These mesmeric methods are more suitable for the deeper states of
hypnosis, the trance-like conditions, in which the limbs remain in the position
in which they are put. If the hands are clasped together, the subject cannot
get them apart; or, if he is made to rotate his arms, he cannot stop the
movement until the hypnotist tells him he can do so. These deep states are not
really required except as tests, or when dealing with very severe symptoms, or
when we study certain phenomena of hypnosis in subjects who volunteer for
scientific purposes. For such deep hypnosis not all persons are suitable,
because they lack the required susceptibility or because, though they are
consciously willing, they subconsciously resist.
Still, any of these methods may be tried, and sometimes must be, for
some persons are more impressionable to one method than to another. Some are
distracted when touched, while others go off more easily when they feel the
contact of the operator. As a matter of fact, all processes succeed when they
inspire confidence in the subject.
As a rule, each hypnotizer has his own pet method, but the expert is
able to judge the mental susceptibility of the subject at first sight, and can
tell at once what process would be most successful.
A good preliminary test whether a person can be hypnotized is to judge
his sensibility by drawing the palm of the hand downwards, without contact, but
very near, over his face and hands. This is best done while the eyes are
closed, when it will be found that
some subjects have a peculiar sensation, varying from mere warmth to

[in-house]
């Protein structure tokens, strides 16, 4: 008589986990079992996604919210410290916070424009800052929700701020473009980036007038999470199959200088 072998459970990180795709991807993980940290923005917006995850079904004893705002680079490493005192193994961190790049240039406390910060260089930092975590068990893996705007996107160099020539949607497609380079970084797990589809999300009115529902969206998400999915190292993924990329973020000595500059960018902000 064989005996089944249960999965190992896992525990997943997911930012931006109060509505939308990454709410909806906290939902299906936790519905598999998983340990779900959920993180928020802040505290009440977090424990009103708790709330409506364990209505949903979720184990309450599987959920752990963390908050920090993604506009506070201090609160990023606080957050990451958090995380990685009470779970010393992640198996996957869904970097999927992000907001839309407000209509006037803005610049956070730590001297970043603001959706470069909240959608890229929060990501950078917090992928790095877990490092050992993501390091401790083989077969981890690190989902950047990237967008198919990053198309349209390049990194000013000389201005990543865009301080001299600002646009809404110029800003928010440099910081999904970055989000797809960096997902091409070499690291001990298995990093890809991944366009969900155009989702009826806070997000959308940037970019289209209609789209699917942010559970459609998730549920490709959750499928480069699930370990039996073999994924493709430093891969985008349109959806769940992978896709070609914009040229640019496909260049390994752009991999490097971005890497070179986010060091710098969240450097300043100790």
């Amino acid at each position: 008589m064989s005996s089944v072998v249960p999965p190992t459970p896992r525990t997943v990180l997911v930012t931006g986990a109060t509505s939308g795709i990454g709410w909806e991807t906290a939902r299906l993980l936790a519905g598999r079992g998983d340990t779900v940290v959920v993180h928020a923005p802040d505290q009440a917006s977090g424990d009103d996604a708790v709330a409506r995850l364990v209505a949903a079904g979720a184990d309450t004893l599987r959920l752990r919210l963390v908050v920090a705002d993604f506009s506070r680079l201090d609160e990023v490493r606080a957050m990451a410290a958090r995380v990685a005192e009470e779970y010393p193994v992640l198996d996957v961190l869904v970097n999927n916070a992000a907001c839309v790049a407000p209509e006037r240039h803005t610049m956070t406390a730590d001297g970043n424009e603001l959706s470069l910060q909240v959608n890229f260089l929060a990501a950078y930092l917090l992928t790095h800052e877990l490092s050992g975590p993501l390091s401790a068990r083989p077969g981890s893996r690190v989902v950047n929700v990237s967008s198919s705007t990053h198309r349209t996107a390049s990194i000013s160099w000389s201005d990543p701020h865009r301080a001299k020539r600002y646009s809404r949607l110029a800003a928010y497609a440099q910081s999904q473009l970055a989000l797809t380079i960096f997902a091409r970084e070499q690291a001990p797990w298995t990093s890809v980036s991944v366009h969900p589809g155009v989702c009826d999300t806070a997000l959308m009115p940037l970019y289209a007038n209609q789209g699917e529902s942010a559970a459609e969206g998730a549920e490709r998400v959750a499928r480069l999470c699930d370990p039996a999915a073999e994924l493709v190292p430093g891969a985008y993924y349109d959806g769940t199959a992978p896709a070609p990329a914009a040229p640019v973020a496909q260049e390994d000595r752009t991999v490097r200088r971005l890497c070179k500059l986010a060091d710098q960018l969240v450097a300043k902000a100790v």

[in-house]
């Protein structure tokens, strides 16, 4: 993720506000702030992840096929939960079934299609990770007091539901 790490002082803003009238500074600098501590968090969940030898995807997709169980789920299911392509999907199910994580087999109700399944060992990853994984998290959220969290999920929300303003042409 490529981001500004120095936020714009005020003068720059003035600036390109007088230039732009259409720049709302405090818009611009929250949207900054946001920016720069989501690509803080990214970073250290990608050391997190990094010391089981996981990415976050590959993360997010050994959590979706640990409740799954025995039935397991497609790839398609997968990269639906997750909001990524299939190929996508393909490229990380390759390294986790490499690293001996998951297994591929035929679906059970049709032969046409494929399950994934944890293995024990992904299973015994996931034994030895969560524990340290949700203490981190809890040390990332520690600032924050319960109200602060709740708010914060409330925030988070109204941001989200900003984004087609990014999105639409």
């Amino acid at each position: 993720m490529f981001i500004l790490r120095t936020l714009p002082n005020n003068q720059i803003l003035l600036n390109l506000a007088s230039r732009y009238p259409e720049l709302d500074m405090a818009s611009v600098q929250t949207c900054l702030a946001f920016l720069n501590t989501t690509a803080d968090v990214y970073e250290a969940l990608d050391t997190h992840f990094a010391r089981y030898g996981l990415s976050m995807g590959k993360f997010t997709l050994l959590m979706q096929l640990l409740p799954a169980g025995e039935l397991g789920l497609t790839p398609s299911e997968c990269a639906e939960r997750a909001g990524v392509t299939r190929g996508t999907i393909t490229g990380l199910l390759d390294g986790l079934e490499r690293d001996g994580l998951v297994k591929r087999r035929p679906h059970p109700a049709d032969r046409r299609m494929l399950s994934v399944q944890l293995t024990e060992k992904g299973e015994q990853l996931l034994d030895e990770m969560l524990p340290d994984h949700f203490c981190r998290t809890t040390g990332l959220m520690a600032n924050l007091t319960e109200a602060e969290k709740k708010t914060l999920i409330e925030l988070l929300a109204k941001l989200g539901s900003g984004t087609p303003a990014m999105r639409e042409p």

pricking, and, in the most susceptible, as if a mild electric current passed
over their skin. This used to be described by mesmerists as the magnetic
influence, and although no such influence is admitted now, 1 have always found
that these passes were felt more readily and by more persons when I had been
doing much hypnotic work than when I had rested for some time.
For medical purposes we need only aim at the early stage preceding sleep
that is consistent with consciousness. This is the transitional stage which
anyone who has analysed his sensations has recognized as a brief period
immediately preceding the unconsciousness of slumber, when by an effort he can
become wide awake, or by lying still and guarding his mind against exciting
thoughts can insure speedy and perfect sleep.
The induction of this semi-wakeful state is, as a rule, all that is
needed, and is a fairly simple process. And in all cases hypnosis is more
readily induced for medical treatment than for any other purpose, because in
the sick the voluntary and conscious activity is diminished by exhaustion, and
the subjects are really earnest about it in order to be cured. But it is not
only sick people, or people suffering from nervous or other disorders, that can
be hypnotized; perfectly healthy people make equally excellent subjects. Nor
has the weakness of "will" anything to do with the susceptibility of
a subject. What sometimes hinders
hypnotization is "mental pre-occupation," which, however, may
suddenly at some moment be removed. Nor are "credulous" persons
necessarily good subjects. There are plenty of people who believe all they are
told, yet often offer a lively resistance when an effort is made to hypnotize
Insane people are notoriously hard to hypnotize, because of the
difficulty of engaging their attention and getting them to concentrate. But
with persons in the primary stages of mental disorder—that is to say, not
altogether mad—there is no such difficulty.
It will be noticed that, though all the methods we have described for
inducing hypnosis vary, the conditions are practically the same: